I want to help new teachers acclimate to teaching and not be overwhelmed by the daily tasks and responsibilities and it is my hope that the lessons I’ve learned along the way will be helpful. Teaching is a great career to have and I want to tell you how to survive.

Subscribe to my email address for weekly updates as I start year 12 in new school district. This is going to be exciting! You will also receive a freebie when you complete the form.

Stop Letting People Play In Your Face

So last month in June I did a thing…I spoke at a conference for the first time and I will have the opportunity to speak at the Total Belle Royal Retreat this month and I’m so excited.

Teacher Self-Care Conference, Atlanta June 21-22

For the past four weeks I have been doing “Motivation Monday” on my FB Live and IG (@latilyarashon) because I find that while people are following others on social media, there is disingenuous interest in creativity. People are looking beyond the message and offering unsolicited criticisms about things not even associated with a persons vision and brand.

I felt triggered in a conversation one day and it spawned three thoughts in my mind that some people need to hear. Let’s just face it, if we spend so much time focusing on the mistakes of others there is truly something wrong with you individually on the inside.

First of all, stop letting people play in your face with their backhanded compliments. There is no sincerity in being fake. People will watch you long enough to figure out how to tear you down. Don’t let people trick you into thinking they have your back. The truth is unless they are “like-minded” as you, looking out for yourself is your best bet.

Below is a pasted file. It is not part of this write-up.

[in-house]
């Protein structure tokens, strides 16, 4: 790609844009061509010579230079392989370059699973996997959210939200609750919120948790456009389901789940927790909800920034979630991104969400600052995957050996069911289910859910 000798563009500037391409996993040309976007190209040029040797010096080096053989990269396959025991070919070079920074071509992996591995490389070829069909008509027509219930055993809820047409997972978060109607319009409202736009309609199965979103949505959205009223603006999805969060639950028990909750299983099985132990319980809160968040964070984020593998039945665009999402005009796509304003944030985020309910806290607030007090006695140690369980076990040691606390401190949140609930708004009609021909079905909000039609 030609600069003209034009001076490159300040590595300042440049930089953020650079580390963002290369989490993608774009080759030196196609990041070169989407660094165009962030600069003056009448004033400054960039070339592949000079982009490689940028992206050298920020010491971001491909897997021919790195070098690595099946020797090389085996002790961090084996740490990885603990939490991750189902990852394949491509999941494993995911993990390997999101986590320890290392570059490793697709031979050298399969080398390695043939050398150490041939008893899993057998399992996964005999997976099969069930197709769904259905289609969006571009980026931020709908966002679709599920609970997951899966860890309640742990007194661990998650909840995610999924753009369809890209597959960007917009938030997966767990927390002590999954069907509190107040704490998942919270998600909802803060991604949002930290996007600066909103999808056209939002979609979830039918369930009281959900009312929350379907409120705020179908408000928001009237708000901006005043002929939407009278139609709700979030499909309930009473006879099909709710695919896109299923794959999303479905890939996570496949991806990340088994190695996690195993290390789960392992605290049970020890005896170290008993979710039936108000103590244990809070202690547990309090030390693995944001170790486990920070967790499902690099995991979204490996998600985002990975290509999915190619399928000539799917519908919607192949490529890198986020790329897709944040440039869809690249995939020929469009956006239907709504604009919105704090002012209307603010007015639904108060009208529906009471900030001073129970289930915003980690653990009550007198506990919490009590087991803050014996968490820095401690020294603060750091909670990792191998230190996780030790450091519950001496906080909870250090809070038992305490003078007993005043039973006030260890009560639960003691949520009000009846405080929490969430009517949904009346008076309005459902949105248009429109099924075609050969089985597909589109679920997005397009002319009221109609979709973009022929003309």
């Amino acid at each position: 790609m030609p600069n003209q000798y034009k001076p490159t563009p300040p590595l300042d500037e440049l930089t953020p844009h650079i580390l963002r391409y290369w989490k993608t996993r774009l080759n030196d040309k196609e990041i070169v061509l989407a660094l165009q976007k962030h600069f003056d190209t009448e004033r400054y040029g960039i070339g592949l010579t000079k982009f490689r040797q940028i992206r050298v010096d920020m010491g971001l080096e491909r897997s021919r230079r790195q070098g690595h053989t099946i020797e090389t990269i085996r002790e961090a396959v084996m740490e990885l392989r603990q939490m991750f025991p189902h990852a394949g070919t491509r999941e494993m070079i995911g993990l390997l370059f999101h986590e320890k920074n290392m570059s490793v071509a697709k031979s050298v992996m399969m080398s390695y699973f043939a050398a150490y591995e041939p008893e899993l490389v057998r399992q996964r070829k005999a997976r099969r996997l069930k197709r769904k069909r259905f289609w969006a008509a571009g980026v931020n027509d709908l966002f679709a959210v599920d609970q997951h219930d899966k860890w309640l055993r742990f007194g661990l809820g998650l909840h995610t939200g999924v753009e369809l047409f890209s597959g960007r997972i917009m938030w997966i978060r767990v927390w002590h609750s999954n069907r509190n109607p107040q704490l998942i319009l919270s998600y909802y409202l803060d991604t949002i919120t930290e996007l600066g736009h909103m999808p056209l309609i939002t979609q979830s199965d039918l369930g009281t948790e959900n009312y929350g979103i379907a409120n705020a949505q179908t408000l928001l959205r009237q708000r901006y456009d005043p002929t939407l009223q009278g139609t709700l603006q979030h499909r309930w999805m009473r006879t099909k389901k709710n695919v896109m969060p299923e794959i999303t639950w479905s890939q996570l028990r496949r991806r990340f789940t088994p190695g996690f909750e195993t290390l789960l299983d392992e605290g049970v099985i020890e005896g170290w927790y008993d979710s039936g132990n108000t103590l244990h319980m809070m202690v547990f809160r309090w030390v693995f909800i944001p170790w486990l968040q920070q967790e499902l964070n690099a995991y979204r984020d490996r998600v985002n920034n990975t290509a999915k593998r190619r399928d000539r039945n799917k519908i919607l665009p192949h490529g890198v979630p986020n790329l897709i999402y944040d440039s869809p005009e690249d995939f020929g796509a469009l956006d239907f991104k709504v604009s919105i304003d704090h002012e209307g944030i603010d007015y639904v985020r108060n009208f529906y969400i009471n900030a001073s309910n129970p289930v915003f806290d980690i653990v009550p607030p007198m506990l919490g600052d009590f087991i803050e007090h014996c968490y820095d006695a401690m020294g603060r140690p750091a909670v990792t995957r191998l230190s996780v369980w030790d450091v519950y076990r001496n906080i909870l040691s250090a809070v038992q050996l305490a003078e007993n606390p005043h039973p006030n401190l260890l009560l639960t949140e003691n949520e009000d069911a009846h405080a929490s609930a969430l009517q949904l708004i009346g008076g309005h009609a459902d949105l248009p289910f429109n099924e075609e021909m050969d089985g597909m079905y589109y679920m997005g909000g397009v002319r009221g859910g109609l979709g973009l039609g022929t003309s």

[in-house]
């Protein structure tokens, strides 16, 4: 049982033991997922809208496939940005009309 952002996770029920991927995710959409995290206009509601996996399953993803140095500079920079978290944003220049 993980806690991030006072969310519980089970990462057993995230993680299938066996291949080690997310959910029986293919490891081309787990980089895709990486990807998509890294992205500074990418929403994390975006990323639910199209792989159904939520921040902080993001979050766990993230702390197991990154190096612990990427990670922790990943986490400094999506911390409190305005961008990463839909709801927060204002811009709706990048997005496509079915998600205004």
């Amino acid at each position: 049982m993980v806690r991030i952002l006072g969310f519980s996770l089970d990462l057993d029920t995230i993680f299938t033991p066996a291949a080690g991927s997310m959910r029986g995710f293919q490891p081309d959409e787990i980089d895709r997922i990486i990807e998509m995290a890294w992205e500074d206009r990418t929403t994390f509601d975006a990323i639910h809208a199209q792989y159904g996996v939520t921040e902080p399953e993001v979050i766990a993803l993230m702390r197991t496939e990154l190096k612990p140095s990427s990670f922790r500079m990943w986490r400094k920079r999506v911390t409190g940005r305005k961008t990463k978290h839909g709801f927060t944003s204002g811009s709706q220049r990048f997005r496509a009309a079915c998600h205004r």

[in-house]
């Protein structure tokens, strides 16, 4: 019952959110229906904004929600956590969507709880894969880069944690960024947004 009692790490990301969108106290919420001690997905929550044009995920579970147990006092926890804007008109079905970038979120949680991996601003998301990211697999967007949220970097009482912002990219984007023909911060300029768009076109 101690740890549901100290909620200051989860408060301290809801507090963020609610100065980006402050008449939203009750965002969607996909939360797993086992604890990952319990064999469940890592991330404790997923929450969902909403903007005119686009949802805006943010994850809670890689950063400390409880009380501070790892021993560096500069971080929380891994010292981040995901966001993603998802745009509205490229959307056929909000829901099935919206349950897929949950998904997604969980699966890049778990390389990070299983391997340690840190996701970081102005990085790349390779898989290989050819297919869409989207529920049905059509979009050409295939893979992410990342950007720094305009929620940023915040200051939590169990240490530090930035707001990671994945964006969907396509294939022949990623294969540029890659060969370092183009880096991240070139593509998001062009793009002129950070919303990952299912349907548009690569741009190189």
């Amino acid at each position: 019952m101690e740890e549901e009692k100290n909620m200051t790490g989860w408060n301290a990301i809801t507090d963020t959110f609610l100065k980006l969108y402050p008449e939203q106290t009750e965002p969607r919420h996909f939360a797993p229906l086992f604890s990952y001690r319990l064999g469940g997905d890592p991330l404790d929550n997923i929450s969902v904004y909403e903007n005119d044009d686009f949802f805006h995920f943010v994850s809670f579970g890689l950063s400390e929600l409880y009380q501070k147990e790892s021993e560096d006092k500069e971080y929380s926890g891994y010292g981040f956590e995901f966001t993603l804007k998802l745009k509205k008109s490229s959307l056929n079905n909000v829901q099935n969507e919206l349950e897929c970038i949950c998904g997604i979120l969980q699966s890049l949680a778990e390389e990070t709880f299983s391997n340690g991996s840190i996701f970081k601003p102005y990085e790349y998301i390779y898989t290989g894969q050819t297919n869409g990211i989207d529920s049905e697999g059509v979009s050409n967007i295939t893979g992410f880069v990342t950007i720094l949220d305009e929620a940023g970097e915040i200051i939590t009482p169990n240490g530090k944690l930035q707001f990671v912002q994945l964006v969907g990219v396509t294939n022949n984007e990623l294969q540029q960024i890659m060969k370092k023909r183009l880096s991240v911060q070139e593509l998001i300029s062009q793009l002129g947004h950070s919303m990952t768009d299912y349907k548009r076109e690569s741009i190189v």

Secondly, in this new month of discovery and endeavors, you have to Be Diligent in everything you set out to do. It takes planning and commitment to get to the next level. In the process of planning, you have to be willing to learn something new daily and make sacrifices of your time. As you are working, be sure to research but don’t try to implement everything that you come across. You will wind up overwhelming yourself and stopping before you ever get started. So in your research, keep what you need and use it, but toss information that you find to be not helpful.

Lastly, Figure It Out! There is no blueprint or shortcut to you reaching your next level of success. Learn what you can and set your own timeline. There is no rush. Create your content, write your business plans, develop your marketing strategy, and most importantly…Be Yourself!

I have rebooted my drive monthly as a self-published author and I continue to nervously step out of my comfort zone. I’m doing what I can and I’m keeping people out of my face. LOL!

4 Reasons Teachers Face “Burnout”